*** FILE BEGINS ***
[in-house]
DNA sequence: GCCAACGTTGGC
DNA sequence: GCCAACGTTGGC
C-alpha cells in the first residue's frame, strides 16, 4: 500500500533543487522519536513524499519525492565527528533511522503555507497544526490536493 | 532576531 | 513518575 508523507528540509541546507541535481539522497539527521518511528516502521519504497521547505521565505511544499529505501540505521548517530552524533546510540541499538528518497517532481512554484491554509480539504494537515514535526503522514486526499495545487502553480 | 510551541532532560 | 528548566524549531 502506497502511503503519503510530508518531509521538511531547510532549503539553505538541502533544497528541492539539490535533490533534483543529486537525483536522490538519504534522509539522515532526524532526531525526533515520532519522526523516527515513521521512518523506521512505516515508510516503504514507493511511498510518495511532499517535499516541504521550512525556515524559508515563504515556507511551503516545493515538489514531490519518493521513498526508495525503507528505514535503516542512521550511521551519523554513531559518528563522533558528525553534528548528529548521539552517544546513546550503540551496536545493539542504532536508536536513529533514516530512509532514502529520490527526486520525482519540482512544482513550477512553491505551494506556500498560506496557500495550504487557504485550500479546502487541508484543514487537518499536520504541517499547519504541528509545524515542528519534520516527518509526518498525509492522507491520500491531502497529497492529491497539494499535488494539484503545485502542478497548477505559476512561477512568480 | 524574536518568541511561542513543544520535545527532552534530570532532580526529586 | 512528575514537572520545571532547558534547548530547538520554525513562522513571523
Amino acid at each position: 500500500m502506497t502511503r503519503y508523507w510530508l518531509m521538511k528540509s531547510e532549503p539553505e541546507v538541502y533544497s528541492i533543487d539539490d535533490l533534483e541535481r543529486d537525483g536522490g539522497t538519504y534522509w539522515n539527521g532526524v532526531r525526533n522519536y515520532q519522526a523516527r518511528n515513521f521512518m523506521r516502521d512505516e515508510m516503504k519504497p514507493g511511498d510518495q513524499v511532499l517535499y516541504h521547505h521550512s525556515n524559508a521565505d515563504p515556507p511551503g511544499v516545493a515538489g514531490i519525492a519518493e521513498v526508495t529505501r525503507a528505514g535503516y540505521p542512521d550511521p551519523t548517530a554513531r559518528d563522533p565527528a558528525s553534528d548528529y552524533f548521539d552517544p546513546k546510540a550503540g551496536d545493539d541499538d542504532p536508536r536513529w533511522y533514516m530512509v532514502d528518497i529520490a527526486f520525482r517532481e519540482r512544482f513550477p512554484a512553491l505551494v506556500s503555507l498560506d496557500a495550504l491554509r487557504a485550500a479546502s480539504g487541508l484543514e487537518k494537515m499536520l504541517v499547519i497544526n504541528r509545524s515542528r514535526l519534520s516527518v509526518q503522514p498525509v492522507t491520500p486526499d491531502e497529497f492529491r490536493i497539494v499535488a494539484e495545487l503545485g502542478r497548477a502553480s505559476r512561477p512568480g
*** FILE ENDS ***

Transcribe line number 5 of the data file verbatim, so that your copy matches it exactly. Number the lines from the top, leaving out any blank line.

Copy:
Amino acid at each position: 500500500m502506497t502511503r503519503y508523507w510530508l518531509m521538511k528540509s531547510e532549503p539553505e541546507v538541502y533544497s528541492i533543487d539539490d535533490l533534483e541535481r543529486d537525483g536522490g539522497t538519504y534522509w539522515n539527521g532526524v532526531r525526533n522519536y515520532q519522526a523516527r518511528n515513521f521512518m523506521r516502521d512505516e515508510m516503504k519504497p514507493g511511498d510518495q513524499v511532499l517535499y516541504h521547505h521550512s525556515n524559508a521565505d515563504p515556507p511551503g511544499v516545493a515538489g514531490i519525492a519518493e521513498v526508495t529505501r525503507a528505514g535503516y540505521p542512521d550511521p551519523t548517530a554513531r559518528d563522533p565527528a558528525s553534528d548528529y552524533f548521539d552517544p546513546k546510540a550503540g551496536d545493539d541499538d542504532p536508536r536513529w533511522y533514516m530512509v532514502d528518497i529520490a527526486f520525482r517532481e519540482r512544482f513550477p512554484a512553491l505551494v506556500s503555507l498560506d496557500a495550504l491554509r487557504a485550500a479546502s480539504g487541508l484543514e487537518k494537515m499536520l504541517v499547519i497544526n504541528r509545524s515542528r514535526l519534520s516527518v509526518q503522514p498525509v492522507t491520500p486526499d491531502e497529497f492529491r490536493i497539494v499535488a494539484e495545487l503545485g502542478r497548477a502553480s505559476r512561477p512568480g